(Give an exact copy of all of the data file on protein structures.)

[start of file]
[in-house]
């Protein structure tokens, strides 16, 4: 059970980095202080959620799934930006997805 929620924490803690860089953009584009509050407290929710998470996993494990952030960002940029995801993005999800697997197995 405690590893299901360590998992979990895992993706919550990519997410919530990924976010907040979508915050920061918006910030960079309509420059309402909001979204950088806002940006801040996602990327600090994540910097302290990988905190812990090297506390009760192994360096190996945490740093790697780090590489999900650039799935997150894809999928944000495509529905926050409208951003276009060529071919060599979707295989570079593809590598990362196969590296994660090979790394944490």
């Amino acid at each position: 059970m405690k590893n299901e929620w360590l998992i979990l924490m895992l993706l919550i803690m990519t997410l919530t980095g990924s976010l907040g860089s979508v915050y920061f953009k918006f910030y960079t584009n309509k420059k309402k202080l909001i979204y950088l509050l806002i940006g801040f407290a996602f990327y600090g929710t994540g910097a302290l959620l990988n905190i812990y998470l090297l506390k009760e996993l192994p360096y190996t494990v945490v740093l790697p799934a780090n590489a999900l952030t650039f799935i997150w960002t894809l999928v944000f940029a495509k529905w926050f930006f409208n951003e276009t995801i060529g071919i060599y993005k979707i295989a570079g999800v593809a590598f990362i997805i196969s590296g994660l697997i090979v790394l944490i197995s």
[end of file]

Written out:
[in-house]
């Protein structure tokens, strides 16, 4: 059970980095202080959620799934930006997805 929620924490803690860089953009584009509050407290929710998470996993494990952030960002940029995801993005999800697997197995 405690590893299901360590998992979990895992993706919550990519997410919530990924976010907040979508915050920061918006910030960079309509420059309402909001979204950088806002940006801040996602990327600090994540910097302290990988905190812990090297506390009760192994360096190996945490740093790697780090590489999900650039799935997150894809999928944000495509529905926050409208951003276009060529071919060599979707295989570079593809590598990362196969590296994660090979790394944490």
């Amino acid at each position: 059970m405690k590893n299901e929620w360590l998992i979990l924490m895992l993706l919550i803690m990519t997410l919530t980095g990924s976010l907040g860089s979508v915050y920061f953009k918006f910030y960079t584009n309509k420059k309402k202080l909001i979204y950088l509050l806002i940006g801040f407290a996602f990327y600090g929710t994540g910097a302290l959620l990988n905190i812990y998470l090297l506390k009760e996993l192994p360096y190996t494990v945490v740093l790697p799934a780090n590489a999900l952030t650039f799935i997150w960002t894809l999928v944000f940029a495509k529905w926050f930006f409208n951003e276009t995801i060529g071919i060599y993005k979707i295989a570079g999800v593809a590598f990362i997805i196969s590296g994660l697997i090979v790394l944490i197995s």